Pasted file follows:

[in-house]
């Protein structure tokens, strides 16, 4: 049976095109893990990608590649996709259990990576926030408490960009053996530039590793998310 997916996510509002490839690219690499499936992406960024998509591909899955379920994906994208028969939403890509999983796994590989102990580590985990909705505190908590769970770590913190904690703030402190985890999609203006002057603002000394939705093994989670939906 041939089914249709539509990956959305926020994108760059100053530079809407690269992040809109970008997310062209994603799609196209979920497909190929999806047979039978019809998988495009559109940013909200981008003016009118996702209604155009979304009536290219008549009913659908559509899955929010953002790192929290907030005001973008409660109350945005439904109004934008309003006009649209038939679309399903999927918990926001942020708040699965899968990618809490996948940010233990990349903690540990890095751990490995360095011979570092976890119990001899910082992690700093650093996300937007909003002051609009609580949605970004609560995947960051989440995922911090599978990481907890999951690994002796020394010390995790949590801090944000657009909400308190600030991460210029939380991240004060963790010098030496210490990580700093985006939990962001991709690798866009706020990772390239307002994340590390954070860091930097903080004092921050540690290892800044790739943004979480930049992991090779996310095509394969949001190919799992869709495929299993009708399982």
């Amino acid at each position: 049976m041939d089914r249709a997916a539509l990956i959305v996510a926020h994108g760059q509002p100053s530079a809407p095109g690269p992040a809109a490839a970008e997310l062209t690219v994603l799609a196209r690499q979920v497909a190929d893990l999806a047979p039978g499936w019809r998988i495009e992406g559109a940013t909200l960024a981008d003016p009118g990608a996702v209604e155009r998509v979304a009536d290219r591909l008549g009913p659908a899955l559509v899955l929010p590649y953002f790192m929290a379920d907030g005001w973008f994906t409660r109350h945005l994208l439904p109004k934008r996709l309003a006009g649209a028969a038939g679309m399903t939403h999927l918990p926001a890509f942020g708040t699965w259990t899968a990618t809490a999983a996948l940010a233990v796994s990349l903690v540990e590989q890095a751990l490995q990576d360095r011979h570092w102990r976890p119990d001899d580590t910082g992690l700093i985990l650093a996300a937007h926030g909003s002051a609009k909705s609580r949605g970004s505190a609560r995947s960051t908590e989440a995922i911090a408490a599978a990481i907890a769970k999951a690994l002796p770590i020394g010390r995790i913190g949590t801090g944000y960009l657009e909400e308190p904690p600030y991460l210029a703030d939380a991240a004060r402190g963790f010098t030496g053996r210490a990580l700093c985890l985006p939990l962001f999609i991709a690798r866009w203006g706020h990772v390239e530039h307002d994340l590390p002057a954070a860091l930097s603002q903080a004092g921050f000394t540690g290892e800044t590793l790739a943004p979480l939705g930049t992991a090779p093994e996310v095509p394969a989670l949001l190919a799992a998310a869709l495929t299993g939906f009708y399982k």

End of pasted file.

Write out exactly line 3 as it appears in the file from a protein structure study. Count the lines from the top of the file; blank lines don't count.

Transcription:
């Amino acid at each position: 049976m041939d089914r249709a997916a539509l990956i959305v996510a926020h994108g760059q509002p100053s530079a809407p095109g690269p992040a809109a490839a970008e997310l062209t690219v994603l799609a196209r690499q979920v497909a190929d893990l999806a047979p039978g499936w019809r998988i495009e992406g559109a940013t909200l960024a981008d003016p009118g990608a996702v209604e155009r998509v979304a009536d290219r591909l008549g009913p659908a899955l559509v899955l929010p590649y953002f790192m929290a379920d907030g005001w973008f994906t409660r109350h945005l994208l439904p109004k934008r996709l309003a006009g649209a028969a038939g679309m399903t939403h999927l918990p926001a890509f942020g708040t699965w259990t899968a990618t809490a999983a996948l940010a233990v796994s990349l903690v540990e590989q890095a751990l490995q990576d360095r011979h570092w102990r976890p119990d001899d580590t910082g992690l700093i985990l650093a996300a937007h926030g909003s002051a609009k909705s609580r949605g970004s505190a609560r995947s960051t908590e989440a995922i911090a408490a599978a990481i907890a769970k999951a690994l002796p770590i020394g010390r995790i913190g949590t801090g944000y960009l657009e909400e308190p904690p600030y991460l210029a703030d939380a991240a004060r402190g963790f010098t030496g053996r210490a990580l700093c985890l985006p939990l962001f999609i991709a690798r866009w203006g706020h990772v390239e530039h307002d994340l590390p002057a954070a860091l930097s603002q903080a004092g921050f000394t540690g290892e800044t590793l790739a943004p979480l939705g930049t992991a090779p093994e996310v095509p394969a989670l949001l190919a799992a998310a869709l495929t299993g939906f009708y399982k």